Trespassing is trespassing ... not matter if you are following a wounded animal or not. Always ask permission first. If you are refused permission ... beg, plead, get on your hands and knees .... but abide by the landowners final word.

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Location: Southeast Washington State
Joined: 09/28/2004
Posts: 117
Retrieving deer on posted land?

This should be fairly common throughout the country as this is a tort (common law) issue. However, I am not certain about other states I haven't researched. Out here in Washington and Oregon, a hunter may not enter land, whether it is posted or not, without the landowner's permission, even to retrieve animals shot somewhere else. The exception is if the land is posted as open to the general public ("Feel Free to Hunt" signs).

To lawfully retrieve the game, you must first contact the landowner and get his permission (in writing would be preferable). If you cannot find or otherwise contact the landowner, or if the landowner refuses you entry onto his property to retrieve the game, then you can contact LE and have them ask the landowner. If they cannot contact the landowner then they can enter the property and retrieve the animal for you. If they do contact the landowner and he refuses entry to retrieve the game, then he must claim it (including tagging it himself) or he faces poaching charges. If you shoot the animal and it enters someone's property, you can't just leave it, or you are guilty of poaching. You have a legal and ethical obligation to harvest the game, except where the law provides the landowner with the right to claim the animal for himself and he chooses to exercise that right.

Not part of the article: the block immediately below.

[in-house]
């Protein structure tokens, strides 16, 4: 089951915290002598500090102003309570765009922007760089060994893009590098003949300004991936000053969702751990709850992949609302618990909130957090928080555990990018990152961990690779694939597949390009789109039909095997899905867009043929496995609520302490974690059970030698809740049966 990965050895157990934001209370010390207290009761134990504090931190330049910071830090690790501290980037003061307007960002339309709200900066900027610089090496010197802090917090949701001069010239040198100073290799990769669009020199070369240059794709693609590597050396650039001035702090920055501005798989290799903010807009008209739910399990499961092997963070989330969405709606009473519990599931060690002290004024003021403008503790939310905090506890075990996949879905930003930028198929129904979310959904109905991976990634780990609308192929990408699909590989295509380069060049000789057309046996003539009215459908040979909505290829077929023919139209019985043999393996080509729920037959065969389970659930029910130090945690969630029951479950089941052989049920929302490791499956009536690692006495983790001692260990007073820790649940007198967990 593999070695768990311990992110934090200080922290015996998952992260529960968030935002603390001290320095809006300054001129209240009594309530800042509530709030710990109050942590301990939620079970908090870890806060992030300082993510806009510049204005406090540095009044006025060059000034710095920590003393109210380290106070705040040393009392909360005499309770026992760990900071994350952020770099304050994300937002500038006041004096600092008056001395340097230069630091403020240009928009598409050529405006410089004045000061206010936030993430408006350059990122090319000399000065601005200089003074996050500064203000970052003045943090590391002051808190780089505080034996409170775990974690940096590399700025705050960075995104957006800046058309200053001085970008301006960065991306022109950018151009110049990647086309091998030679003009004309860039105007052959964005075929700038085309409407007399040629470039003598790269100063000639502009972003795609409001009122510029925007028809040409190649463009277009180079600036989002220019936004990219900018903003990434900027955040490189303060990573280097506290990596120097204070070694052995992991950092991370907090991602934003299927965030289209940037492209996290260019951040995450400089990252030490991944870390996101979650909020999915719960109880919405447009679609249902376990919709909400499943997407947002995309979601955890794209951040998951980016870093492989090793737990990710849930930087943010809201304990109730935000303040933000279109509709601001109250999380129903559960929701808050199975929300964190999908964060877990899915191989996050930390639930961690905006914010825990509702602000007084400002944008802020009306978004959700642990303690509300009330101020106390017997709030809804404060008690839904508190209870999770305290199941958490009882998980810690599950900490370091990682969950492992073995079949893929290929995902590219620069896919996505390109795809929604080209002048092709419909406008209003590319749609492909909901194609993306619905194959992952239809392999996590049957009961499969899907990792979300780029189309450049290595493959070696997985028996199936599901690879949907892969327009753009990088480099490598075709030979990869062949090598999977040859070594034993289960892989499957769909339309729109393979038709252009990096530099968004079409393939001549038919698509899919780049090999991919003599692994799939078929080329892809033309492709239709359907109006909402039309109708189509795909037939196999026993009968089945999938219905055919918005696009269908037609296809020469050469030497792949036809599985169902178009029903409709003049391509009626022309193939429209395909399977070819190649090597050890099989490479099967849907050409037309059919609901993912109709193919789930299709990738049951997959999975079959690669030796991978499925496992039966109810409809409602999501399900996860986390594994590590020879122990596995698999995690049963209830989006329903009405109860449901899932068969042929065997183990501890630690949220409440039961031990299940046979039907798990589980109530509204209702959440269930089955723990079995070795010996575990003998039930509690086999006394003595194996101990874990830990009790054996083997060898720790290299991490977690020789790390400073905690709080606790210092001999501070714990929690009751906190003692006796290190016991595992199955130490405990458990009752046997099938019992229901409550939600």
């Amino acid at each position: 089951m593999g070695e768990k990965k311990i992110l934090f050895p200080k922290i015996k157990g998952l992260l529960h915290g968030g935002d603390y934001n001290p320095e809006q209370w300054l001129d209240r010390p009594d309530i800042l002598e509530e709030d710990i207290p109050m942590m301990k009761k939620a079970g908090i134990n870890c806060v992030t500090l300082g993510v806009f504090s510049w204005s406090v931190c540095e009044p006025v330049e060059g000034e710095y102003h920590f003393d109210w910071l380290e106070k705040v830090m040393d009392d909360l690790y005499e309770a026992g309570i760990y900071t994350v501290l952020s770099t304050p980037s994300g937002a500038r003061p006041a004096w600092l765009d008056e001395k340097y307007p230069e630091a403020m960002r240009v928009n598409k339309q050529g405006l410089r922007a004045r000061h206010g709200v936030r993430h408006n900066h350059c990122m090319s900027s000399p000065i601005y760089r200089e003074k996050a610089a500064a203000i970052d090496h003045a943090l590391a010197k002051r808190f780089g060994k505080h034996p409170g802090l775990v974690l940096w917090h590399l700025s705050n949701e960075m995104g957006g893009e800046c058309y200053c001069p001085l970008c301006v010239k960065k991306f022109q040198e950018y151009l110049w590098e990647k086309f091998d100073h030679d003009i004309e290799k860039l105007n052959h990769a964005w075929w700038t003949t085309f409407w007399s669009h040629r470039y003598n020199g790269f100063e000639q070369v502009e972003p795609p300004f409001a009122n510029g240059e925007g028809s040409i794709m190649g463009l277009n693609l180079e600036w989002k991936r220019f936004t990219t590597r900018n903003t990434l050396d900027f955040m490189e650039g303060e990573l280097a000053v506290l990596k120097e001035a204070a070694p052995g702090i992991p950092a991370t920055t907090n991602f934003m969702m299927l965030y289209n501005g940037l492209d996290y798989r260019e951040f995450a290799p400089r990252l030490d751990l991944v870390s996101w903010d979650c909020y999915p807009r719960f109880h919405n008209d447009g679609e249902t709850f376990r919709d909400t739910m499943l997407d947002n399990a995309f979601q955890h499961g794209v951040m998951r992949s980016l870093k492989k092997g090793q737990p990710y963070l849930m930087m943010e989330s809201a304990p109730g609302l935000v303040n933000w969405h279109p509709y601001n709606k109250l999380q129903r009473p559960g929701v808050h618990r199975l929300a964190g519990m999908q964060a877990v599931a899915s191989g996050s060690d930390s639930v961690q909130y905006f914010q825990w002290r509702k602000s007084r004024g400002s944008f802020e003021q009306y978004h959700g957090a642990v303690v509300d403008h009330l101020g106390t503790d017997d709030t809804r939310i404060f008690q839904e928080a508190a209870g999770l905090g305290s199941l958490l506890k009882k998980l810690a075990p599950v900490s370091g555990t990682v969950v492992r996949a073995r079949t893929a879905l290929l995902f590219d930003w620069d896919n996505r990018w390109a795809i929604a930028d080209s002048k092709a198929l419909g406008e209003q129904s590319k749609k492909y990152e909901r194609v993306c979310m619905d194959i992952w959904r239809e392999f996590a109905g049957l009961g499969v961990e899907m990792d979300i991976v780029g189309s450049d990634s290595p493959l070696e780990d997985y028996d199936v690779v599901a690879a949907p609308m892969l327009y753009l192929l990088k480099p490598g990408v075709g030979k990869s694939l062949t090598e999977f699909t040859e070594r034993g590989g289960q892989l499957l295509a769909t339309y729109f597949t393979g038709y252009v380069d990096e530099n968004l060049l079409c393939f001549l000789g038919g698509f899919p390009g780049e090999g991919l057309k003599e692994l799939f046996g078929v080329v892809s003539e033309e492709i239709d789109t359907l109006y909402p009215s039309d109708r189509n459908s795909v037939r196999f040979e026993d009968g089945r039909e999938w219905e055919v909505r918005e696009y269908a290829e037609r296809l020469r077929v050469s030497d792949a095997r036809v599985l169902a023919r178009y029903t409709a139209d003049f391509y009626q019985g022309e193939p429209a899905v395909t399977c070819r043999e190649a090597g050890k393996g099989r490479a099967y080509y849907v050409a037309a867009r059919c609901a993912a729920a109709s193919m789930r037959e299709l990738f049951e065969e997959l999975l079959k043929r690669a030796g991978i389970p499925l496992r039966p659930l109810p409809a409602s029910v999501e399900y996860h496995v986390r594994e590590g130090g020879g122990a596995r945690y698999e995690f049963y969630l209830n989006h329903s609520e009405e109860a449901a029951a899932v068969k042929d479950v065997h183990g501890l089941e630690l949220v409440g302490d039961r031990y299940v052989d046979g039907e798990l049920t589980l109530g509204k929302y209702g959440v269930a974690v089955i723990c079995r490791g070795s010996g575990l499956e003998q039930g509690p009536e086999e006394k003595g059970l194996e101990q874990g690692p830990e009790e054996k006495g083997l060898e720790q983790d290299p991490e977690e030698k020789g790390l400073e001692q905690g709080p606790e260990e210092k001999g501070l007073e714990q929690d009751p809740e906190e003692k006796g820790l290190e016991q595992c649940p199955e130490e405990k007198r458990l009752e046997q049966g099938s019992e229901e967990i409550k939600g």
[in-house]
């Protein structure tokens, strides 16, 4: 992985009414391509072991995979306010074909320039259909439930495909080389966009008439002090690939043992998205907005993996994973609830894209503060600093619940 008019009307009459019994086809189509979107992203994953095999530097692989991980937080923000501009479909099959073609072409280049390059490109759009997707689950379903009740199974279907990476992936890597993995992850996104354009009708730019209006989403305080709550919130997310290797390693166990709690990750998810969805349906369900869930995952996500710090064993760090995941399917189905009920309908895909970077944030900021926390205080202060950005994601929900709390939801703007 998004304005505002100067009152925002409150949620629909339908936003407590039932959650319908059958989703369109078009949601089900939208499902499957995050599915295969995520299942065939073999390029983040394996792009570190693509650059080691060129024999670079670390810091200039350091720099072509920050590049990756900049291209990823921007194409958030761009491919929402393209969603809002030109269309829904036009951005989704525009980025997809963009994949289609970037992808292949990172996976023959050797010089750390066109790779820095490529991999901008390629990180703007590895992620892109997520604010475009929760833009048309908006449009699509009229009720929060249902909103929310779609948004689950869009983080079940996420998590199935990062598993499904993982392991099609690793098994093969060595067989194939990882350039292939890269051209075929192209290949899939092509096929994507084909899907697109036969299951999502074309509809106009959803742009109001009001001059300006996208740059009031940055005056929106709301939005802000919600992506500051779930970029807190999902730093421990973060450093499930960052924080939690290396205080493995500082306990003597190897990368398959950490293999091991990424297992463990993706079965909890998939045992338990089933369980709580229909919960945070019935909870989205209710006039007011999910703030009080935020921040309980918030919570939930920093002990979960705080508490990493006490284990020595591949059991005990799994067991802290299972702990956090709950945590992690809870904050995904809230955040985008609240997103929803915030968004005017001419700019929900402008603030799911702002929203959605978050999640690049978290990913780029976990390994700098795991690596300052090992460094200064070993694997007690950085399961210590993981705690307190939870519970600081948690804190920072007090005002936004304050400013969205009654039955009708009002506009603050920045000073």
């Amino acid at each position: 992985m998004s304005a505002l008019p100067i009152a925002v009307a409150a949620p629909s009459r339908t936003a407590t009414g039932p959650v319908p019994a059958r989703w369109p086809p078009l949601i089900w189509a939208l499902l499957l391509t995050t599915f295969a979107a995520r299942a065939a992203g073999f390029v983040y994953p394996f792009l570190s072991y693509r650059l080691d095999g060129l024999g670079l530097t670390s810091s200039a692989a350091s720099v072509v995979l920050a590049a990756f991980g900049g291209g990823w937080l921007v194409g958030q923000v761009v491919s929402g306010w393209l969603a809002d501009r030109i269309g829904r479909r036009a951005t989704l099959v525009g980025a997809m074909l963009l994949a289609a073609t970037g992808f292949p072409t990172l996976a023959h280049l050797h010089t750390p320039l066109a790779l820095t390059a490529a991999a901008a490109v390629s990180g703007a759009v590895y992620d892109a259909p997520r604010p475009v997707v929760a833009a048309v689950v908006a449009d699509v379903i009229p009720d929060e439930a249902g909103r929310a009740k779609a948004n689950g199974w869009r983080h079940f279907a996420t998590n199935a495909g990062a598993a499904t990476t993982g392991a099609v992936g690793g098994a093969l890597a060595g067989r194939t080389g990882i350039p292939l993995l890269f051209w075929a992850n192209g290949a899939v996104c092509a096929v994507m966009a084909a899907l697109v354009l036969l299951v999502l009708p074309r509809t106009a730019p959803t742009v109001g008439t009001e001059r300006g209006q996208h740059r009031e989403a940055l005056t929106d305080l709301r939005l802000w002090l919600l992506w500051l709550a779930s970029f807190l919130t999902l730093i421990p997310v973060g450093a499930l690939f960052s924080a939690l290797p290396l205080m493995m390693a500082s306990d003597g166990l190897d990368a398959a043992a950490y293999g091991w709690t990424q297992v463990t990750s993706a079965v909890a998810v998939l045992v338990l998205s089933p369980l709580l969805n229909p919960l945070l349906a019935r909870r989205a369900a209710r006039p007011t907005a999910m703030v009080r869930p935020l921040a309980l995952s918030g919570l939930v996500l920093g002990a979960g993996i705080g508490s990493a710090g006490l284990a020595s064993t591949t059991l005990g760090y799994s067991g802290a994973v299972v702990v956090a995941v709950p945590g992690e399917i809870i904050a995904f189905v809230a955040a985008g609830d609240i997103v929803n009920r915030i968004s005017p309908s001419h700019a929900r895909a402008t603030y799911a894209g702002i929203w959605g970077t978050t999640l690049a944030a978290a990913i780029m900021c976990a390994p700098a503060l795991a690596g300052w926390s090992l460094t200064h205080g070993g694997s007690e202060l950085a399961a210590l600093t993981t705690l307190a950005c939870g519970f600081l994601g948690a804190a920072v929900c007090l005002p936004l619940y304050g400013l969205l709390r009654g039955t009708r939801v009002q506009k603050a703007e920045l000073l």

I teach hunting ethics for Washington State Dept of Fish and Wildlife, and this has come up in my class for discussion a few times. We found case law which supports this position, and from an ethical standpoint alone we had to conclude this was the right procedure. Ultimately, if you are hunting in an area that is surrounded by property you don't have permission to enter, you have an obligation to be prepared for this type of situation. This means having a way to contact adjacent landowners if need be, not taking a shot that would likely result in the animal evading onto adjacent property you don't have permission to enter onto, or otherwise avoiding the situation.

As far as I know, no one has the right to enter onto someone else's property without their permission for any reason, except LE in certain situations, without it being considered actionable trespass. You can't break one law to satisfy another, so if you want to avoid the hassle, don't put yourself in that kind of situation.

Location: WV
Joined: 12/29/2004
Posts: 12
Retrieving deer on posted land?